Issue 196
Winter 2016


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Oct 18, 2017
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    Harbour Cottage – sixty years serving artists in the artists' town

    Mary Gladstone marks a solid achievement in the South West town


    STAND ON the intriguing concrete bridge that crosses the Dee in Kirkcudbright and look downriver and you get a fine view of the harbour with its fleet of fishing vessels.

    The day I visited my eye was caught by the Osprey, a scallop dredger, whose catch is processed by a local factory.


    Situated by the water is a small, well-preserved eighteenth century building. This is Harbour Cottage Gallery. Over the years, plenty artists have painted this scene. Kie Stewart, the gallery's bookings and exhibitions manager, is convinced it's the most painted view of Kirkcudbright.

    "I wouldn't mind a pound for every picture painted of that view!" he states. He has had a go at painting it himself, as have others, including artists W. S. McGeorge, David Gauld and the famous Kirkcudbright painter, Charles Oppenheimer (1875-1961).

    This spectacular view and the singularity of the town's architecture prompted enthusiasts in the 1950s to save the derelict Harbour Cottage from demolition. At that time, there was an interest in preserving Scotland's ‘little houses'. Too bad that a decade later, Glasgow City Council didn't take this idea to heart before knocking down many of its Victorian houses and in Edinburgh, the university, its George Square, not to mention St. James Square.

    Artist and town councillor, Dorothy Nesbitt (1893-1974) began the campaign in 1955, gaining support from the National Trust for Scotland. An appeal was organised to raise funds for the cottage's restoration, aided by the 80 year old Charles Oppenheimer. Some £ 800 was raised by the public and in June 1956, The Historic Buildings Council stumped up £ 1,000. Renovation work on the building began the following year in January and in May it was completed to the cost of £ 1,700. The gallery was opened on 6th September 1957 by Major Crichton-Stuart, Vice President of NTS.

    Architect, Antony Curtis Wolffe's renovation and conversion of Harbour Cottage was subtle and sympathetic. As an aficionado of Scottish vernacular architecture, he took care to preserve the original features, leaving the doors and sash windows unchanged, accentuating the modest, but dignified proportions of the eighteenth century building. Standing upstairs in the gallery's main exhibition room, are two benches that have a nautical feel about them and wouldn't look out of place on the deck of the Queen Mary or the Titanic!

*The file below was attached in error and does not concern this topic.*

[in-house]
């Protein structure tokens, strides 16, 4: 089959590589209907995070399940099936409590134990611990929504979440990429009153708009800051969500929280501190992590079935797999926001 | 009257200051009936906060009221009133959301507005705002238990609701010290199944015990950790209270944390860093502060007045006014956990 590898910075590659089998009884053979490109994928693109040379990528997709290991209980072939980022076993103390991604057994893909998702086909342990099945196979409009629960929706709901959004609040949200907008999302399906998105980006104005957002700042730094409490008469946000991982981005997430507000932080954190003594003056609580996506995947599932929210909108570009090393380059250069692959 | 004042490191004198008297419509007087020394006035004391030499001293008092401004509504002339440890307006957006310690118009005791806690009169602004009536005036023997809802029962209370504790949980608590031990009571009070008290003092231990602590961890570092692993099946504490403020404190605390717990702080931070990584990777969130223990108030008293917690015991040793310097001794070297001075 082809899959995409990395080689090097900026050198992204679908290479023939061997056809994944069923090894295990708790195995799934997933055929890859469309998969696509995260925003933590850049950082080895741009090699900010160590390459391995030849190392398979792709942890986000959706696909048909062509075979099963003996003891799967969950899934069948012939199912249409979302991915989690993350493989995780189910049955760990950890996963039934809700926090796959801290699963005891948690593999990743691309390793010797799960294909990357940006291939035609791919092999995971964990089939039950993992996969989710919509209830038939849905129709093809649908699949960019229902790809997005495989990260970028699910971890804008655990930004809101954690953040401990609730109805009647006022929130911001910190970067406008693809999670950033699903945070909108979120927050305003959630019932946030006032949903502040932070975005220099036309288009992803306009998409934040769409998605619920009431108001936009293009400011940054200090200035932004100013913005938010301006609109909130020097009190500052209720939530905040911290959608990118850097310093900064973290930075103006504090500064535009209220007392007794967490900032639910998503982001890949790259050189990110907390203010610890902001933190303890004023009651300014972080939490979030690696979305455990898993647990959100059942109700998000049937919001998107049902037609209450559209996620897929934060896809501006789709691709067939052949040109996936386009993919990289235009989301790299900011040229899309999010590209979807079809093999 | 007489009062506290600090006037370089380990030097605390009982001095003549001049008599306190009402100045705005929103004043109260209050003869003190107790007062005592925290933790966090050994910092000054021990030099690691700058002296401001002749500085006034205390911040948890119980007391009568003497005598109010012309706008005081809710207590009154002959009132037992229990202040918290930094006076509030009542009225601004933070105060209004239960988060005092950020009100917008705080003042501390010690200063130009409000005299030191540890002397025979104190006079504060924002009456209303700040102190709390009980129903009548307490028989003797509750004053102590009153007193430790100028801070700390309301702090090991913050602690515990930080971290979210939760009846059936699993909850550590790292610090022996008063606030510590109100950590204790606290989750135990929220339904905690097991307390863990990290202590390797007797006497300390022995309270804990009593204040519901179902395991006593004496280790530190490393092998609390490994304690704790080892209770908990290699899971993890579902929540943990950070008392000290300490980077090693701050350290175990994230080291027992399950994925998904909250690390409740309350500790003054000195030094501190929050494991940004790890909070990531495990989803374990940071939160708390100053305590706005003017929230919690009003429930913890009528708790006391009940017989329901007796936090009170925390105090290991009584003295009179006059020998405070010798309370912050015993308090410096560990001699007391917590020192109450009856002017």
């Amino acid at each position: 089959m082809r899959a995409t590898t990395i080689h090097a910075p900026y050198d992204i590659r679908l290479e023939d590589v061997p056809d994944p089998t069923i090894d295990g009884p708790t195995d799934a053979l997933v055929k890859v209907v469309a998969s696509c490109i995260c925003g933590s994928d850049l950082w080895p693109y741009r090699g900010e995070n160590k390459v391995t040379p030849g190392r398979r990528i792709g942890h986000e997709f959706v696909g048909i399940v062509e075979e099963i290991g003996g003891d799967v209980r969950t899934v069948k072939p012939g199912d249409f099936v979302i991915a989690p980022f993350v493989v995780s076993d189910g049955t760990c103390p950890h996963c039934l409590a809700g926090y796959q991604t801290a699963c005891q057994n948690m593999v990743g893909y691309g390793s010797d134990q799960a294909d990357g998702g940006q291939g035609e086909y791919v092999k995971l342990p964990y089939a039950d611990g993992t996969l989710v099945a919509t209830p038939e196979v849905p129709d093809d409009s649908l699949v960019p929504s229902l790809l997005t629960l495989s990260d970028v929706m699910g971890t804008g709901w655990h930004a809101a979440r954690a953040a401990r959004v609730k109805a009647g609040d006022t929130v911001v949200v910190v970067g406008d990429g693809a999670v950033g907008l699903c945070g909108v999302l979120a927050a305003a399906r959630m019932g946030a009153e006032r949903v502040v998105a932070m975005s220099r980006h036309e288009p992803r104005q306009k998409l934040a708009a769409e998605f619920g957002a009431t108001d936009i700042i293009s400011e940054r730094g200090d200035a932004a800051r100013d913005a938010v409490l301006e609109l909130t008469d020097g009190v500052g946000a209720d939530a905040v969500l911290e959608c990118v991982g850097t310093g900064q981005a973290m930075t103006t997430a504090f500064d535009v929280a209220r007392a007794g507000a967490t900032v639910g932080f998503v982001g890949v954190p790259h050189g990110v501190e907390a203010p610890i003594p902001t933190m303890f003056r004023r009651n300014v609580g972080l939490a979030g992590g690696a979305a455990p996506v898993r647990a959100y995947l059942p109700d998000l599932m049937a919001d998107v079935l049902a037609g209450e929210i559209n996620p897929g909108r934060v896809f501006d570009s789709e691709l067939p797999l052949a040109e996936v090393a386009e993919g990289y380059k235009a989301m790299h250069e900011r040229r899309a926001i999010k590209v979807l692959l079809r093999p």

Although the campaign's main objective was to save Harbour Cottage, another was to create Kirkcudbright's first public gallery. It's significant, then, that as the gallery celebrates its 60th anniversary, Kirkcudbright is on the brink of founding a larger, grander art gallery, funded by a crowd of donors and organisations, in the old town hall in St. Mary's Street.


    Harbour Cottage Gallery was set up and run by a trust, with nine trustees. Sixty years on, the trust is still going. All are volunteers although they employ and pay three to four supervisors and a cleaner.

    What's impressive is that, in sixty years, this venue has never been idle. "The duration of our shows is two weeks, followed by a private exhibition lasting a week," says Kie. "Other galleries put on 3 to 4 shows a year while we do approximately 21-22."

    The gallery aims to interest people in art and get them to take up painting and other kinds of artistic activities. It invites exhibitors from the local community and, remembering how popular the Kirkcudbright area is with visitors, from farther afield like Cumbria and Durham.

    Harbour Cottage's annual open show is exactly what it says on the tin. Open. People may submit what they like and the trustees impose no standard on their work. Unlike the Spring Fling and its selection process, which is exclusive, Harbour Cottage, along with the Kirkcudbright Art Trail, is the opposite. Their aim is to encourage involvement in the arts. This attitude enables the gallery to choose from a generous pool of artists for its own programme.

    Harbour Cottage Gallery receives no grants or public funding, its sole income being from commissions on work sold in their own exhibitions. When it hires out its space for private shows, it doesn't take any commission. As a venue it's popular and is booked up for the rest of 2017 and all of 2018.

    There's no limit to what can be displayed and the gallery accepts a range of styles and media. Although they receive the titles of each work in advance so labels can be made, there's little time for the organisers to discover what'll be exhibited as they must set up on Sunday and open the following day.

    Organised by the artist Charles Oppenheimer, the gallery's first exhibition, highlighted the paintings of deceased artists associated with Kirkcudbright. This month Harbour Cottage Gallery celebrates its 60th anniversary by showing a collection of paintings and crafts painted and worked by artists and craft workers active in and around Kirkcudbright in 1957.

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